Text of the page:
Stepping Stones for Living Creativity: A Holistic Approach to Critical and Creative Thinking

Date of Completion


Document Type

Open Access Capstone

Degree Name

Master of Arts (MA)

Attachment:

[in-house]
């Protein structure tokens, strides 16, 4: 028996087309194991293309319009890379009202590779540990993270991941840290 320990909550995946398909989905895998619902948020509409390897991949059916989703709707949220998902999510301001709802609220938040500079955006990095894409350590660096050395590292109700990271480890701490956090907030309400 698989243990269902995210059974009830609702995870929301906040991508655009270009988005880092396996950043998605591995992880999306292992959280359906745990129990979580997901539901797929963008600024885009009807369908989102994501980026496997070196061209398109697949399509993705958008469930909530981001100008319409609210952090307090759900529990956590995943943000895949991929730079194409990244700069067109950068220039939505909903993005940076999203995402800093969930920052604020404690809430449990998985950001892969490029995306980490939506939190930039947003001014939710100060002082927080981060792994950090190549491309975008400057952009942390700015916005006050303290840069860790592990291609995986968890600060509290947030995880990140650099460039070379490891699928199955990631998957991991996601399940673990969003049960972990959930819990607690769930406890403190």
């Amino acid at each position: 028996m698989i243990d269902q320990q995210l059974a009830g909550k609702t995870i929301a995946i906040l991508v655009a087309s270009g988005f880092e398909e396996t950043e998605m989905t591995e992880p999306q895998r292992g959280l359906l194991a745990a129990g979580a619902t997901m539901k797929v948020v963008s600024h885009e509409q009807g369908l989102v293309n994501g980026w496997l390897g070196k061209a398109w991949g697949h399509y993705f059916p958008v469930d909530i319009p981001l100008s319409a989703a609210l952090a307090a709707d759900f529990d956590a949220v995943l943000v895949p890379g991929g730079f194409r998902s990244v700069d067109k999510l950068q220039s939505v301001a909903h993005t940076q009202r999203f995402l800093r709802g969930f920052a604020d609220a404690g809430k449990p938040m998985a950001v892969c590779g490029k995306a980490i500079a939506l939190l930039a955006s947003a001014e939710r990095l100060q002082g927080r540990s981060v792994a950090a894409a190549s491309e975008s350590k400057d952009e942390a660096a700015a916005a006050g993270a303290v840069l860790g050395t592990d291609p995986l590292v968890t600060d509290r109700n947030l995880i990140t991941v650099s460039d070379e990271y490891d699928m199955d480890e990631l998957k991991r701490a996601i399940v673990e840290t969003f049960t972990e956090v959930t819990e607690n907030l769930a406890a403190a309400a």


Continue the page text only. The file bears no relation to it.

This paper synthesizes the current thinking of Peter Senge, Margaret Wheatley and Robert Fritz, and presents the development of personal mastery in a relational context as a way to facilitate an individual and collective shift in consciousness to a more creative orientation. I contend that it is the natural desire, and indeed the responsibility, of each of us to create what we want in our lives rather than to be bound by the status quo or past patterns of acceptable behavior. When we do, we make possible a new collective future based on a critical viewing of our current reality. Fundamental to this new frame of reference are the development of connection-making and meaning-making capabilities. This paper offers various tools, methodologies and experimental exercises to build these capacities for action, based on the recent work of Richard Paul in Critical Thinking, George Prince in Creative Thinking, Matthew Lipman in Caring Thinking and Robert Cooper in Emotional Intelligence. Group process practices are based on tenets that are the foundation of Dialogue as proposed by physicist David Bohm, spiritual teacher J. Krishnamurti, and Alcoholics Anonymous. As a practice laboratory I agreed to design and facilitate a workshop of eight two-hour sessions for ten to twelve people using these methodologies to enhance life skills and supplement the recovery process defined by the Alcoholics Anonymous Twelve Step Program. Participants were a group of men living in a half-way house, The Answer House, for a four month period during which they practiced strengthening their new-found sobriety and prepared to enter the “real world.” By providing these tools as “Stepping Stones for Living Creatively” at this particular time, I sought to build skills that would allow these people to observe with clarity, expand perceptions of what is possible, and increase capacity to learn and interact effectively. My thesis was that with practice, these skills could become embedded in a way of life that enabled participants to experience and observe themselves in relation to themselves, to others and to the whole (group) in a way that continually opened options and possibilities and made room for creativity to take place. Participants at the end of the program reported they experienced an expanded sense of self and increased confidence. Managers of the Answer House confirmed this, saying individuals displayed openness, appropriate vulnerability and resilience in daily interactions.


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